Then, I sprinkled in a few logging calls to my debug message function, specifically targeting the script declaration and the later DIV creation. Background: the dynamic script calls a server, which downloads a script that calls an existing function already downloaded to the client, log() in demo.js, which creates the DIV that contains the image slice. So, based on this, I know that the scripts are declared for both windows in the correct order, and I’ve now verified that the DIV creation is not in order for the WITHOUT ASYNC container.  Below is a snippet of one of my loggings, logged with each DIV creation, that shows how the two images are created. Note: the calls with an ID that had a “t” appended to the sequence number are the calls processed for the WITHOUT window (t stood for traditional, I believe), where the others are for the WITH ASYNC window.  So, after this was all said and done, I still had not connected the dots and my logging was not that helpful this time. But, I still recommend this tactic. (And the IE Corp guys are smarter than this 3rd grader.)

image

So, then I looked at network trace in the Network tab of Developer Tools. I was able to see the results of the 32 script declarations, 16 for each window. See the trace below. Again, note that the ID is the sequence (and correlates to which slice will be generated) and that the “t” represents which window. One will also notice a sec paramater, which appeared to communicate the SLEEP duration to the server (roughly looked like 100ms x sec parameter). You can see this too – run the trace, and hover the mouse over one of the yellow boxes and then you can see the breakdown of the download. After looking at the request duration of each of these, you’ll see a correlation to the sec parameter.

I could see that the downloads request processing started in order. But the big learning here was that due to the SLEEP call in the web service, finishing the download of script did not occur in the same order – and remembering that the declarative script is asynchrously executed, this is where the order of the image slices is impaired. So, you’ll see that the scripts started to download in order but our asynchronous default behavior hurt us because finishing the download and the resulting execution is not controlled by the code – as blocks 2t and 3t were loaded before 0t and 1t. And look at where 4 landed in order; fortunately, this was on the WITH ASYNC window so it had no impact. This was my AH HA moment.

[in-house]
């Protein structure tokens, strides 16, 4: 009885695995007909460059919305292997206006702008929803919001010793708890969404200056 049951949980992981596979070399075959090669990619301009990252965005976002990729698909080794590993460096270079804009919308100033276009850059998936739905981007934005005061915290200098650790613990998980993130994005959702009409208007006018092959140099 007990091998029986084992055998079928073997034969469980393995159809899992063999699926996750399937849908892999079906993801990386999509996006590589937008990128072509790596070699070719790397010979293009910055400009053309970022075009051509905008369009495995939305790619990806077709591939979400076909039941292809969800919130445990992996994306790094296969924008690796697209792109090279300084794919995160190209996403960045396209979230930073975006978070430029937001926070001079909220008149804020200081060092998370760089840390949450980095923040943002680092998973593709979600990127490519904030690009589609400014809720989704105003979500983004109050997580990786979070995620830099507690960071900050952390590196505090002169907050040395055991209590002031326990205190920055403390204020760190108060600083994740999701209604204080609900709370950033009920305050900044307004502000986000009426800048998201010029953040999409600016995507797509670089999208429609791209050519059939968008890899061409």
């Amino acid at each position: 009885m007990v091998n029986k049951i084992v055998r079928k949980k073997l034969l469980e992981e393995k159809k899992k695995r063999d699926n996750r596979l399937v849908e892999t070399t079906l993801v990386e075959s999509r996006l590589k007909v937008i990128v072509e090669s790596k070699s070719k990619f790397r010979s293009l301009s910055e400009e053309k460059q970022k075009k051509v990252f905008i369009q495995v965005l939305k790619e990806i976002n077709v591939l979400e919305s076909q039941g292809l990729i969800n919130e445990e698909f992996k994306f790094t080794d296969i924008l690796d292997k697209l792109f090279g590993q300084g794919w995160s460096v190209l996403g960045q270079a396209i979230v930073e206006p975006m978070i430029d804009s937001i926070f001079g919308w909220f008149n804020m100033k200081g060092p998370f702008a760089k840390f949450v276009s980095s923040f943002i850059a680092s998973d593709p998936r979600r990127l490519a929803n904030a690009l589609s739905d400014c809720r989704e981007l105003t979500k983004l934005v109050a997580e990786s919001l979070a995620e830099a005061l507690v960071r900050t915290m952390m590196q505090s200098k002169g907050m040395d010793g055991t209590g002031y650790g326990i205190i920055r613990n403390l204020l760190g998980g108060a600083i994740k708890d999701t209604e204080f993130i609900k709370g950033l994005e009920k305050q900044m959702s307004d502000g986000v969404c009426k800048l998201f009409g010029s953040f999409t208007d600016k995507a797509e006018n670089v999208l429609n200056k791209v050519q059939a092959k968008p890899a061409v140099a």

image

In the trace, you can see where the specific scripts are downloaded (note the beginning of the yellow block), but the important part is when the download finishes (the end of the yellow block). And with this view, you can see when they are downloaded in respect to the others. With this and the key fact that when finished downloading , the script will be executed. But with the variable durations, the resulting execution is not in the order that the code required. (I hope that I’m saying this clearly.)

Fortunately, the WITH ASYNC window had script with the async=TRUE entry, which forced those executions to wait until the previously declared script had finished. BAM! This is where I finally caught on. Yes, I’m slow, but I’m betting someone else might look at this and miss the the beauty of this sample, and how it created the problematic execution for the WITHOUT ASYNC window. It was a good learning experience.

Conclusion: the async attribute in the above snippet is hugely important when dynamic script is created with a dependency on other dynamic script.

Feature Detection of Async

Warning: make sure your browser supports this new async feature. The sample checks to see if your browser can handle by using the following feature detection:

   1: function testSupport() {
   2:     var script = document.createElement("script");
   3:     if(typeof script.async == "undefined") {
   4:         //not supported
   5:     } else if(script.async != true) {
   6:         //Script execution order not supported
   7:     }
   8: }

Conclusion

defer and async are powerful additions to your web development toolbox, and are part of the HTML5 standard. async is in the IE10 Platform Preview, so start thinking about how to leverage.